Monday, November 17, 2014

Playing With Rectangles

I'm currently teaching my grade 9 students about linear relationships. We create scatter plots, draw lines of best fit, use the information to make predictions and so on. As we came to the end of the unit I felt as though we hadn't done enough. I felt that somehow it would be far more interesting if we could connect this section of the course to another section. The measurement unit seemed like a simple connection.

I gave students 12 straws and asked them to find the rectangle that would give the largest area. They messed around with the straws, made tables and graphs and determined from their graphs what the largest possible area was. Next I gave the 12 linking cubes and asked them to create the rectangle with the smallest perimeter. Again they played, created tables and a graphs but the solution wasn't as obvious.

None of this work is ground breaking or much different from what I have done in the past. The only differences were that I cross pollinated (some might say spiralled) the units. I think this helps show students that mathematics is interconnected, that it's possible for units to have a common thread. The other difference was that I physically gave them objects to manipulate, which is different from how I taught this before. In the past I would have them draw out rectangles. I think something gets lost here. It was very obvious to students what was going on when they were manipulating the physical objects.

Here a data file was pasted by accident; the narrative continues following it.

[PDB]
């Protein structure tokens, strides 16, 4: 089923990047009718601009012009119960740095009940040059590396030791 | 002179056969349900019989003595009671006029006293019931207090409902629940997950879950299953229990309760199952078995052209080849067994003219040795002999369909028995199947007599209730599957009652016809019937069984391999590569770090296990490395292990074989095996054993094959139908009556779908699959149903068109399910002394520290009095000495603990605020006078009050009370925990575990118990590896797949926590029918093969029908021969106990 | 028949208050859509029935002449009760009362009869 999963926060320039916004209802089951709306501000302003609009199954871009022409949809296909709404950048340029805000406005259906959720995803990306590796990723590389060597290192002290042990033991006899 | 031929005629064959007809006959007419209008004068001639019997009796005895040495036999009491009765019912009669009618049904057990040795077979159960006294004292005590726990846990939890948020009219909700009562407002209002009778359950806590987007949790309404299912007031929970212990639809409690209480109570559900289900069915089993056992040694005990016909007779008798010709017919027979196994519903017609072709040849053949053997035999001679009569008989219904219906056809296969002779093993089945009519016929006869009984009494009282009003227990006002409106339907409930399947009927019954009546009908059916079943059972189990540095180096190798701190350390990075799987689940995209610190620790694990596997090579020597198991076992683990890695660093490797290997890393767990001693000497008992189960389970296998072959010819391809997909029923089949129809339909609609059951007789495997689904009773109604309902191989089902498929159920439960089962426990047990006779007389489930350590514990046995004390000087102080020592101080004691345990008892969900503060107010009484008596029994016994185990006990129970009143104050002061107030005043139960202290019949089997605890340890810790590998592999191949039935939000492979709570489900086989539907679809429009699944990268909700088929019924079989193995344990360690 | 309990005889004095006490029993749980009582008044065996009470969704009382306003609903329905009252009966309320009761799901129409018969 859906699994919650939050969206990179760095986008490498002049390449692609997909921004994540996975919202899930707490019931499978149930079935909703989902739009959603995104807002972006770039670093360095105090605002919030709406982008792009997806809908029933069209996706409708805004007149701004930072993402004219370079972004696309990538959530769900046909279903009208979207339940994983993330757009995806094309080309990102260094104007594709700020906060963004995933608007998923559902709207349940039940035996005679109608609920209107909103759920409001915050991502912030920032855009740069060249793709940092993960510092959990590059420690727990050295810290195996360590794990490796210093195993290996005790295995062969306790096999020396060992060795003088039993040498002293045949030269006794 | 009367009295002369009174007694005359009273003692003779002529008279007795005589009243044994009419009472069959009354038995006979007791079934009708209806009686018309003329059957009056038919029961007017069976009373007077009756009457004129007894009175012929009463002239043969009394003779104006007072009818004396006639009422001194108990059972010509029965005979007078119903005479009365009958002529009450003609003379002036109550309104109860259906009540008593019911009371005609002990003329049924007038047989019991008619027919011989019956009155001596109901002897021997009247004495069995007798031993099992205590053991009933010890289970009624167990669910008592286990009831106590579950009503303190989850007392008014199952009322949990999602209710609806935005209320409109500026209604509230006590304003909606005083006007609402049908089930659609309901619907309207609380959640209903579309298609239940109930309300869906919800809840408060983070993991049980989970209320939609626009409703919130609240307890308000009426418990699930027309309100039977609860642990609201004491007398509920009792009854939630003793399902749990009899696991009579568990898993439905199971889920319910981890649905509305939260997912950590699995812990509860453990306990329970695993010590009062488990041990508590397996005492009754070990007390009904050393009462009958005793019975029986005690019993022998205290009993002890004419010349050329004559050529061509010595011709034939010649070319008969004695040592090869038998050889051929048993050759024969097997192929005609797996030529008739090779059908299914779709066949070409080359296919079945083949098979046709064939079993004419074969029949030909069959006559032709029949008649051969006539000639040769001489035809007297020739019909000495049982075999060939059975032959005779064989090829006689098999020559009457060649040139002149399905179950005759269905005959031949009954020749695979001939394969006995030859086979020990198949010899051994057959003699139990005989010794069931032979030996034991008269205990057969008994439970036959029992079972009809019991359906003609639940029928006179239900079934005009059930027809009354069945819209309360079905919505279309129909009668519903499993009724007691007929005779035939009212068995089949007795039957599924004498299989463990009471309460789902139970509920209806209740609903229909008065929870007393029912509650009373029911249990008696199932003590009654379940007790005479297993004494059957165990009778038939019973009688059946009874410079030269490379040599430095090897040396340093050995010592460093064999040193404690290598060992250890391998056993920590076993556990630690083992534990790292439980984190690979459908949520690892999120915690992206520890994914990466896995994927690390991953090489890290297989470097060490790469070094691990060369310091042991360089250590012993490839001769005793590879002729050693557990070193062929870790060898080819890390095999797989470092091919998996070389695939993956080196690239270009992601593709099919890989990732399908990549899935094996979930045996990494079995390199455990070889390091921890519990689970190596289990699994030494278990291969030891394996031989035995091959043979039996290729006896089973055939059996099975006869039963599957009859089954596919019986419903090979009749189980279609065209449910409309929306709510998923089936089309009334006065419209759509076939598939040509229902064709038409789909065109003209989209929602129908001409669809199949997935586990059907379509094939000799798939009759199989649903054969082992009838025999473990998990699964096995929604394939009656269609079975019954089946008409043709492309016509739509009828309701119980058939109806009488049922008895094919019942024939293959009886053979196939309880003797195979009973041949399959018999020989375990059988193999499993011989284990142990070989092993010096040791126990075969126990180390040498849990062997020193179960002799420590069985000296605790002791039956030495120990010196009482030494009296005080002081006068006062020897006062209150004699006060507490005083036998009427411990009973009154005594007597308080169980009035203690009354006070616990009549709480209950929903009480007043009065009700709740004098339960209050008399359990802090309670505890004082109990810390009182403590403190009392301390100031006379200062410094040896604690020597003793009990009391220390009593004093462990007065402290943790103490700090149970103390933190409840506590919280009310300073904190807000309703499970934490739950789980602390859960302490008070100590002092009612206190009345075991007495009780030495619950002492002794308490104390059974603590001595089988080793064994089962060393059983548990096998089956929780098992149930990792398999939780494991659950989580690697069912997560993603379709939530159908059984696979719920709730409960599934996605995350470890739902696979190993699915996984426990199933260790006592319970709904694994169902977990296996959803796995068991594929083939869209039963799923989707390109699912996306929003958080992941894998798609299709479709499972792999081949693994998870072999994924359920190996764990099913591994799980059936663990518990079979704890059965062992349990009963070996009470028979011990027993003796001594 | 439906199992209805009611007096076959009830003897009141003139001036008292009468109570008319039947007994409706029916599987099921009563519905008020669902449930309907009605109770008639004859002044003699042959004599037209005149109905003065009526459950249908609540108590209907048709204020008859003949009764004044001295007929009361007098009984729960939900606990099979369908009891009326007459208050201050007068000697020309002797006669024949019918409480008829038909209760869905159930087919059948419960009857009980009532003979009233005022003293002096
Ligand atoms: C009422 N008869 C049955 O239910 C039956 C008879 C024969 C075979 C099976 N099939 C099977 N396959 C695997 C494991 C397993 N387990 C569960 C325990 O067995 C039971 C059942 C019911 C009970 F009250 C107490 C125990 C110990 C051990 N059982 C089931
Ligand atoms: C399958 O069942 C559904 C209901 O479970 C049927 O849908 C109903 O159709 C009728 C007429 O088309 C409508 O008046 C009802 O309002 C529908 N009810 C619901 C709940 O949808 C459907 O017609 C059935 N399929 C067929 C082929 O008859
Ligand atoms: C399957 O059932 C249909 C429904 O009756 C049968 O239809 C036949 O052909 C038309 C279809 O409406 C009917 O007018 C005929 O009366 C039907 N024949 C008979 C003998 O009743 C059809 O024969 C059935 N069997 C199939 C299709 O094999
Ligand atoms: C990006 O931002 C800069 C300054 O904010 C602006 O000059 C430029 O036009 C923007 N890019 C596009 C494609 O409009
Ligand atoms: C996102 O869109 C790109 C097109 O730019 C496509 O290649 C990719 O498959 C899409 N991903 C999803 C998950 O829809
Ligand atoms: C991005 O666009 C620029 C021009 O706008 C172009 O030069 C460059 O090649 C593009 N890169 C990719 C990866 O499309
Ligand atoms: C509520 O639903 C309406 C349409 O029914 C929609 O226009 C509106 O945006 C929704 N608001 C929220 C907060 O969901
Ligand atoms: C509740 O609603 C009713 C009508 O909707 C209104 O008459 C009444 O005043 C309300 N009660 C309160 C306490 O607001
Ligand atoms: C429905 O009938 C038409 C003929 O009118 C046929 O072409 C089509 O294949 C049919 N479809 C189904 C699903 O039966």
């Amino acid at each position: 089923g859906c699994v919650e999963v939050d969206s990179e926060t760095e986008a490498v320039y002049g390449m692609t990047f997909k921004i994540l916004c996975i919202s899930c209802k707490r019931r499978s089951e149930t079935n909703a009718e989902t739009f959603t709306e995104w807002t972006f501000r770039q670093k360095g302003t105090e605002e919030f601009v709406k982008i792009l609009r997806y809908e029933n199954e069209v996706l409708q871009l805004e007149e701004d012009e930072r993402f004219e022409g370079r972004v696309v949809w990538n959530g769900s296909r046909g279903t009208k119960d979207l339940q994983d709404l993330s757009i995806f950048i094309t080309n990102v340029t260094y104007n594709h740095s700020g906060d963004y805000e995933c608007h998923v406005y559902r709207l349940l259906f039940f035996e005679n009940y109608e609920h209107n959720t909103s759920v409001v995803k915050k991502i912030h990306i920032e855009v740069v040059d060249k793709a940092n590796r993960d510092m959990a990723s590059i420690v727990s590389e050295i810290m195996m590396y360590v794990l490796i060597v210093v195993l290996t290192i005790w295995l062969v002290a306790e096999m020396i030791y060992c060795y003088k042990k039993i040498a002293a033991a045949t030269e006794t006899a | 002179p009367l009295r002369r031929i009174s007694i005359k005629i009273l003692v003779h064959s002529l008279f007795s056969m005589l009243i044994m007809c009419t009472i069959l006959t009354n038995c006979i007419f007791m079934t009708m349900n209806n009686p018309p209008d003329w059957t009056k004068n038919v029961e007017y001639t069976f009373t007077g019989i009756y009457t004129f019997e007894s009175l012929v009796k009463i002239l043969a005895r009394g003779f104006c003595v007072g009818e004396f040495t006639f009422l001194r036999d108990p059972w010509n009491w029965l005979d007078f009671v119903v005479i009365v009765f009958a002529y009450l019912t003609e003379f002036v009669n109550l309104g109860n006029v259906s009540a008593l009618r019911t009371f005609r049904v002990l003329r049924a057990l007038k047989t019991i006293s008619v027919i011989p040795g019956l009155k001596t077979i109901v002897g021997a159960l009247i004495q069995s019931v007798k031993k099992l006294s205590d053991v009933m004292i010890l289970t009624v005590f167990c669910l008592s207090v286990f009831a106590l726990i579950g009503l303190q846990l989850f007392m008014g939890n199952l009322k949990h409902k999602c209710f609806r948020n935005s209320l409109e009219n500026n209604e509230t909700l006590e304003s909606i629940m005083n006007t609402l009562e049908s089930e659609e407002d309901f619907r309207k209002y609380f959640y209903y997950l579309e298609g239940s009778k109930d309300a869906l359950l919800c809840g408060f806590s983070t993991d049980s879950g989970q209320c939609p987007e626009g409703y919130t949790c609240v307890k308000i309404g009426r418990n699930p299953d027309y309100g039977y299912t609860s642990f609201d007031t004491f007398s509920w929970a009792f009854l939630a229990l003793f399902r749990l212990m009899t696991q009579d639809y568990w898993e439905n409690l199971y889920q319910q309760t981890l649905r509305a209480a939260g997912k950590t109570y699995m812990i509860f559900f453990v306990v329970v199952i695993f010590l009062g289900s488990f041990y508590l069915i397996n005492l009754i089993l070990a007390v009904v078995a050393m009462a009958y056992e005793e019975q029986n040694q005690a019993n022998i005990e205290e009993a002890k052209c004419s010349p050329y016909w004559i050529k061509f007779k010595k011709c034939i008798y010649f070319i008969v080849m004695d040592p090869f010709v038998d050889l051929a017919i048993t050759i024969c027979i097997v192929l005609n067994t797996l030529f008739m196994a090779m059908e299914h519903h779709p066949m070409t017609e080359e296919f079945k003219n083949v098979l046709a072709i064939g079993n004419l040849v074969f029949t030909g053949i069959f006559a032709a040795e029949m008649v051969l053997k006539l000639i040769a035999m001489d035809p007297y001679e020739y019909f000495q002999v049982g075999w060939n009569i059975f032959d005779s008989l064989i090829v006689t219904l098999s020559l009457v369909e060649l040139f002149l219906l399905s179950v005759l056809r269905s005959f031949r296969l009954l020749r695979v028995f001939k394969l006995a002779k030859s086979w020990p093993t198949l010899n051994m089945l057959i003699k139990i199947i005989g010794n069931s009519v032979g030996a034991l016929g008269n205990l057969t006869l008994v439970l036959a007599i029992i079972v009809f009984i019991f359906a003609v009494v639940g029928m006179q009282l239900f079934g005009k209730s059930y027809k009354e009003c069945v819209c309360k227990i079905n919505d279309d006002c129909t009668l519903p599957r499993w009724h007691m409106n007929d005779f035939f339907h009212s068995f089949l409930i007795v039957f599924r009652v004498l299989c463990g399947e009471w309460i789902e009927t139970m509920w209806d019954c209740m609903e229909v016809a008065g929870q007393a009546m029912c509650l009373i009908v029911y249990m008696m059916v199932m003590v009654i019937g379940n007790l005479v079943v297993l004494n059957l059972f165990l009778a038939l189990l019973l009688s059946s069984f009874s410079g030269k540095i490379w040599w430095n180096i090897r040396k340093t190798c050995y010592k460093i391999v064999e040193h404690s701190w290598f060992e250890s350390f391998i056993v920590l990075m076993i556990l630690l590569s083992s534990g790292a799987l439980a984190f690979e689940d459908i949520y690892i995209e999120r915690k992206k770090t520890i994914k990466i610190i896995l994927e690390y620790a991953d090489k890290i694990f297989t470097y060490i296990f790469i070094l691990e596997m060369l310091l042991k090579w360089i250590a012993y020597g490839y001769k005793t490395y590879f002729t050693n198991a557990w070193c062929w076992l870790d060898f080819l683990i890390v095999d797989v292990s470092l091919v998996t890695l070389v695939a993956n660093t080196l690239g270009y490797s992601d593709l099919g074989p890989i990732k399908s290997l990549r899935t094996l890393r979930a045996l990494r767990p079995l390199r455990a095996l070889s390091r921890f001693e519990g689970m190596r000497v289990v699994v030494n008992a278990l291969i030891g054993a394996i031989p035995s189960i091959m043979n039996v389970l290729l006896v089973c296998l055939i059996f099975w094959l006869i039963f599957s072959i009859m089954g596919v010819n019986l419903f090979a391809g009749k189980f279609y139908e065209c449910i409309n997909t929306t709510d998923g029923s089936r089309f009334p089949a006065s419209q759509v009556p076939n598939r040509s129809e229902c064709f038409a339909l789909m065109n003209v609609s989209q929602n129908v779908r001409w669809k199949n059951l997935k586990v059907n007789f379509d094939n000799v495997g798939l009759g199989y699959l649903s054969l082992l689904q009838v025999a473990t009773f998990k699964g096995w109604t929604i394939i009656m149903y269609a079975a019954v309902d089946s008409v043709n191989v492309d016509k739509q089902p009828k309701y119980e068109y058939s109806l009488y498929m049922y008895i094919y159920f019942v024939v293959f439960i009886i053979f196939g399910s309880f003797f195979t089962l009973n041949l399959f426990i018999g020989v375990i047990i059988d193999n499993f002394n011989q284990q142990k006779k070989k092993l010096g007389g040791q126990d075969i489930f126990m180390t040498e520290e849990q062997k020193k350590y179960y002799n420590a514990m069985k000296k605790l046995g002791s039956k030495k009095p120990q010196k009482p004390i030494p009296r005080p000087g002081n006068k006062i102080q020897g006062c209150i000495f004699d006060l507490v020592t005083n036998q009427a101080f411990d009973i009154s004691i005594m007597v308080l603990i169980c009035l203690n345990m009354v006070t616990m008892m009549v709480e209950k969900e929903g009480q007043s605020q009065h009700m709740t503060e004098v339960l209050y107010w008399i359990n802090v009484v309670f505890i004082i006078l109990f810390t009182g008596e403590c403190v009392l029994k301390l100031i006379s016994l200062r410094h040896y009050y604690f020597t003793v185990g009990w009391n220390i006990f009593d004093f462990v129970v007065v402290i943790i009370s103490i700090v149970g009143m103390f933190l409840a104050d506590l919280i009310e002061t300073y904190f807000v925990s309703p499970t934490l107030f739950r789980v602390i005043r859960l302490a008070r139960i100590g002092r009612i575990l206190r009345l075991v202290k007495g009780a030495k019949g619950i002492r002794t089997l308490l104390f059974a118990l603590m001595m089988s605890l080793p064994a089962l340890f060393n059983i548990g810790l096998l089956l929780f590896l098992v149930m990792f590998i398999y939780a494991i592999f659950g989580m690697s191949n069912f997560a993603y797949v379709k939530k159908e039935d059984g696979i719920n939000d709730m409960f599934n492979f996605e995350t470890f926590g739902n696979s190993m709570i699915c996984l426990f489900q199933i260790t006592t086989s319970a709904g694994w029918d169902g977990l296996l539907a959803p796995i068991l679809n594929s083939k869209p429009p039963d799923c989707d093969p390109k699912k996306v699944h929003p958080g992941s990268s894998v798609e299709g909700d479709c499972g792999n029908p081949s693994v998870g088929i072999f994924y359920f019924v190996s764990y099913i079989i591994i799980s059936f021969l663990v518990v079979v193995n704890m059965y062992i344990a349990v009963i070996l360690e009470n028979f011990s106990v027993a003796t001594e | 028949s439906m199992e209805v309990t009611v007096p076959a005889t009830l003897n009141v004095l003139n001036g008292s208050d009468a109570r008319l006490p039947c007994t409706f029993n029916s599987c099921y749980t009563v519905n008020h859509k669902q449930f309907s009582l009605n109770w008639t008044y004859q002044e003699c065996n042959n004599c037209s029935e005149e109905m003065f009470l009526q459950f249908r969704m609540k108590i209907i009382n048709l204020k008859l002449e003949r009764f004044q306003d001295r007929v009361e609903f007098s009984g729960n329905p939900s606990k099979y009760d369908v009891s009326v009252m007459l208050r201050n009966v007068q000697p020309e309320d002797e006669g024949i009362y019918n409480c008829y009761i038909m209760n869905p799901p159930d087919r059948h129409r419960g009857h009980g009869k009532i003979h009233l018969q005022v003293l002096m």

Although neither of the graphs were linear it was useful to create them and to discuss what type of correlations there were and read information off the graph. We will revisit this concept again in the measurement unit. I look forward to seeing how well they retain the information.

As a side note, the graph of the maximum area was a parabola as expected. Without thinking too much about it, I expected the perimeter to do the same. As I saw students' graphs I wondered why they were the shape they were. I did the algebra and recalled that the resulting function was a rational function. Looks like a good problem for the grade 12 students. Tomorrow: Determine the function that minimizes the perimeter of a rectangle.


  1. Great stuff! Linking the expectations and units is a great idea to keep their new knowledge at the forefront! Also, I think we get hung up a lot in our grade 9 class on linear stuff. Everything is linear. But everything is not linear!! Like that you threw in something non-linear. Great conversions happen this way. And I believe those conversations strengthen their knowledge of linear relations too!

  2. We spend so much time looking at linear relations that many grade 10 and 11 students have a hard time imagining that there could be any other type of relationship. Hopefully we can continue the conversation and get them thinking about it a little more.